first breeding record for Coscoroba Swans
in the archipelago since 1860 (Wetlands
International 2019a).
Threats and conservation status
The conservation status of South America’s
swan species is not well known and their
population ecology (habitat requirements;
movements) is poorly understood in
comparison with some of the other swan
species. The lack of coordinated count
programmes within and across countries
means that species abundance and trends in
numbers are unclear, although both species
are considered susceptible to the rapid loss of
wetland habitat associated with more frequent
drought events in recent years (Y. Vilina,
pers. comm.). Ringing and re-sightings studies
are required to provide a better understanding
of movements of swans in South America,
for instance to determine whether the Andean
Mountains restrict east-west movements (and
vice versa) for both species, and thus assess
whether relatively discrete populations exist.
Ringing of Black-necked Swans has recently
been initiated at the Carlos Anwandter
Sanctuary on the River Cruces in south-
central Chile and it is hoped that resightings
will provide information on the swans
movements and survival rates. Given the
distances involved, Black-necked Swans on
the Falkland Islands are considered to be
generally separate from those in continental
South America, but data on the movements of
individual birds is needed to confirm this
assumption.
Current population estimates mean that
South America’s swans do not meet the
Figure 7. Swan distribution in South America: (a) Black-necked Swans and (b) Coscoroba Swans.
(a) Black-necked Swan (b) Coscoroba Swan
62 Conservation status of the world’s swan populations
©Wildfowl & Wetlands Trust Wildfowl (2019) Special Issue 5: 35–72
thresholds for classification as “Vulnerable”
in the IUCN Red List for birds (i.e. < 10,000
mature individuals with a continuing decline
of > 30% in ten years or three generations;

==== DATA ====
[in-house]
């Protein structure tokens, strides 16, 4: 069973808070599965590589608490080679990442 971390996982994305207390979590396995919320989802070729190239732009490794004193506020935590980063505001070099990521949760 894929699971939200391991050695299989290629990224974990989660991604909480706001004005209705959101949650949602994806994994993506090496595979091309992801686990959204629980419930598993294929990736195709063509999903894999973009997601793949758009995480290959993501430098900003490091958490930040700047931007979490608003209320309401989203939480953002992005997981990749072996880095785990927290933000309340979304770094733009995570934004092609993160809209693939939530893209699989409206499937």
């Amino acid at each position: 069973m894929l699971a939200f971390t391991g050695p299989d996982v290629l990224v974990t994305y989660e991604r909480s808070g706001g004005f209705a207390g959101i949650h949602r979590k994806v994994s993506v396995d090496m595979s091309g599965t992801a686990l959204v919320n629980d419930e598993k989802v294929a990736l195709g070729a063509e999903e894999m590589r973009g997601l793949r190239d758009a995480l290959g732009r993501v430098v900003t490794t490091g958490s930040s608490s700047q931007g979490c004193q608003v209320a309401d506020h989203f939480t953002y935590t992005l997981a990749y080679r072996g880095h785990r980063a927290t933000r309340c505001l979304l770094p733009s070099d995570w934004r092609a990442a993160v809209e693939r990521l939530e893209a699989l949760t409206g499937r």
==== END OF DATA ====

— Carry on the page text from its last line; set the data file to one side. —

BirdLife International 2019a,b), but the lack
of data on population trends means that
this assessment is not secure. The large
ranges for the two species do not approach
the thresholds for Vulnerable under the
range size criteria (i.e. occurrence over
< 20,000 km2, combined with a declining or
fluctuating range size, habitat extent/quality,
or population size with a small number of
locations or severe fragmentation; BirdLife
International 2019a,b), but again better
coordinated monitoring within and across
countries would help to elucidate the situation.
Both the Black-necked Swan and the
Coscoroba Swan are adversely affected by
drought, which can cause loss of breeding
habitat, and are also susceptible to human
development having a detrimental effect
on their food supply. Numbers of Black-
necked Swans at the Carlos Anwandter
Sanctuary in Chile, the most important
breeding area for the species west of the
Andes, plummeted from 4,000–8,000 birds
in 2000–2004 to only a few hundred recorded
annually in 2005–2010 as a result of a
dramatic drop in the abundance of Brazilian
Aquatic Grass Egeria densa (the primary food
for the swans) in the area. The decline was
attributed at the time to the operation of
“Celulosa Arauco” pulp mill, and better
management of liquid waste saw a recovery
in numbers and resumption of breeding on
the wetland from 2012, a total of 6,000–
7,000 adults recorded at the site in December
2016 (Vilina & Flores 2017; Jaramillo et al.
2017). A new and recent threat to Black-
necked Swans in the Carlos Anwandter
Sanctuary is the South American Sea Lion
Otaria flavecens, which has learnt to hunt
swans and has now killed at least 200 birds
at the site (Y. Vilina, pers. comm.).
Overview
On the basis of this review, we estimate that
the total number of swans globally is in
the region of 1.5–1.6 million individuals
(Table 1), but with a further > 110,000
swans (c. 60,000 Mute Swans; 50,000
Black Swans) considered to be non-native
invasive in some areas where they have been
introduced outside their traditional range.
Most of the northern hemisphere swans are
increasing or stable in numbers with
the notable exception of the Northwest
European Bewick’s Swan population, and
information on abundance and/or trends is
lacking for swans wintering in the Caspian
region and Central Asia. Moreover, plans